Do Not Be Frightened of Dark Shadows


Thatched Boathouses, Hickling Broad Norfolk England Winsor & Newton Artist’s Watercolour on 140lb Saunders waterford paper

Its a beautiful day out there the sun’s shining but the temperature is hovering just above freezing so for last nights class I harked back to lazy summer days.
Okay so not so lazy, but back to the Waking & Sketching in the Norfolk Broads break of June 2011. When we walked (ambled) about 6 miles a day stopping to sketch on the way.

This watercolour demonstration was from a photograph taken on a hot June day, on the edge of Hickling Broad Norfolk where you can find these thatched boat sheds along side houses known as Millionaires Row. When I’m tutoring I don’t much chance to do my own work because my job is to assist those who are with me, so I often take photographs to use later for my own work or for class exercises.

Those painting last night had a challenge mixing many different greens and making the right foreground look interesting, I think when we lack confidence we make grass and reeds stand up like soldiers at attention, when grasses blow with the wind or in this case are haphazard from being cut.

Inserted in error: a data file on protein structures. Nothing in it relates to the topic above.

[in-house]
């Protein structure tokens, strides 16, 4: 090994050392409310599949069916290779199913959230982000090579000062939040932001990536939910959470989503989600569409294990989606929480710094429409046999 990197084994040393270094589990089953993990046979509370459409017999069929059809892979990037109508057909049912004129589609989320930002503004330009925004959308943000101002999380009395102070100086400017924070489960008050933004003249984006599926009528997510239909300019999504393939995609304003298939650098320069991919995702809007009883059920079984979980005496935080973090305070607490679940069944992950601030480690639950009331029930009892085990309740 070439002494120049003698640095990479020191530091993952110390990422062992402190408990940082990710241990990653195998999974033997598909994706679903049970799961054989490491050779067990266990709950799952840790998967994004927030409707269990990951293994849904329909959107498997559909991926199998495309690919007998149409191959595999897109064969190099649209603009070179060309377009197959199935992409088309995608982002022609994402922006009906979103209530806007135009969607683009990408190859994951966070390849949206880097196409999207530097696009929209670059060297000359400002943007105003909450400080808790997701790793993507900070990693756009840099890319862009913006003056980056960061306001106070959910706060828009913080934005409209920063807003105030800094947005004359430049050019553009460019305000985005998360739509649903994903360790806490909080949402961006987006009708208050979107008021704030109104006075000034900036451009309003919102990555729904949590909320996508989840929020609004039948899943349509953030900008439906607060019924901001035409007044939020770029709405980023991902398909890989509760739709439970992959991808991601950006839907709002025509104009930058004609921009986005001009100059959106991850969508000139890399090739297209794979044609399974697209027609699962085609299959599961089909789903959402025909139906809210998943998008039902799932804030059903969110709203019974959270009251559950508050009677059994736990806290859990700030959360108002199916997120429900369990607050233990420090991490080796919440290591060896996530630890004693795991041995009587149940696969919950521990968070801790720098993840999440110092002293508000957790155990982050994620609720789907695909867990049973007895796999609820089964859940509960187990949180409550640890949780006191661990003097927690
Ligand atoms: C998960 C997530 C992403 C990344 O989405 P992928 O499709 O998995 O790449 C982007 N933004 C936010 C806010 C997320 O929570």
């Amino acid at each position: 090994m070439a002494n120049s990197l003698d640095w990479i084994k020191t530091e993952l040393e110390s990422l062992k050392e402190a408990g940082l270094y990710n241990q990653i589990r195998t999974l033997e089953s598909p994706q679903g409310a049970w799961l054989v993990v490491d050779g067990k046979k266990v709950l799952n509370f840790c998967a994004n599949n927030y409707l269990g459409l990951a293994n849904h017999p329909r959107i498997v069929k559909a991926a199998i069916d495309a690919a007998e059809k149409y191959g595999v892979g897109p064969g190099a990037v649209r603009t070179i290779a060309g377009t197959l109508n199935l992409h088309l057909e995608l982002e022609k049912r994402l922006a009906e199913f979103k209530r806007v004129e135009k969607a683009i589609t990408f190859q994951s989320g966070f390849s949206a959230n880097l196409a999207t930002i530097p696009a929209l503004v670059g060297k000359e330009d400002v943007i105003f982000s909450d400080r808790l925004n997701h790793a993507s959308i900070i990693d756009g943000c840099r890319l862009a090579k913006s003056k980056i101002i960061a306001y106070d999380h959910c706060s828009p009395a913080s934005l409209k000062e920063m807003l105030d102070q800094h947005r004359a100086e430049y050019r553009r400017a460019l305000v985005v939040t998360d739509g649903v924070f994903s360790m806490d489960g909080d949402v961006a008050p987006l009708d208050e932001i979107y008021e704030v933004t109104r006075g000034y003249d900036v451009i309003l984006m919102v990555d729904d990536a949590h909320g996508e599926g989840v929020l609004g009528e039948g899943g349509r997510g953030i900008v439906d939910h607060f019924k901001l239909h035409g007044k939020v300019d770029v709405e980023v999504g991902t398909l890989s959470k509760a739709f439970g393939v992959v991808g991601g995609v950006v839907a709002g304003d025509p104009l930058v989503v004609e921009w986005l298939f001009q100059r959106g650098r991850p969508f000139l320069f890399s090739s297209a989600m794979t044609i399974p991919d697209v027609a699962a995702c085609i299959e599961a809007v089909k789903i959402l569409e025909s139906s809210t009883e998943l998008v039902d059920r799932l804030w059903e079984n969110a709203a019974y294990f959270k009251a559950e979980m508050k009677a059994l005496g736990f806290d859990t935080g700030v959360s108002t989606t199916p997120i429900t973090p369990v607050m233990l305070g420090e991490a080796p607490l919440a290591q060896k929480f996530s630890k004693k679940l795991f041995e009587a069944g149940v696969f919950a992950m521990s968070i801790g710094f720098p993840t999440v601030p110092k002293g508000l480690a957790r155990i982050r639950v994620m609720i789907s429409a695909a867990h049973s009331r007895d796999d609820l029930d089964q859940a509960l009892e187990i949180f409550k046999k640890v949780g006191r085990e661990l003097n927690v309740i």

I did mask out some highlights including light patches on the water.

Never be afraid of making your shadows too dark, the darker the shadows the brighter the sun is shining, just make sure you use transparent pigments so detail can be seen under them. I generally use the blue I have used in the sky with Burnt Sienna, to make a grey.
When painting shadow your brush strokes should work away from the object casting the shadow.
Look at the over hang of the roof of the boathouse, my brush worked away from the roof, the darker shadow being under the roof. If I had painted horizontal strokes it would have looked underlined rather than a shadow cast down onto the wall.

Broadland Sketches on Foot 2013 runs  17-20 May
for more info please go to


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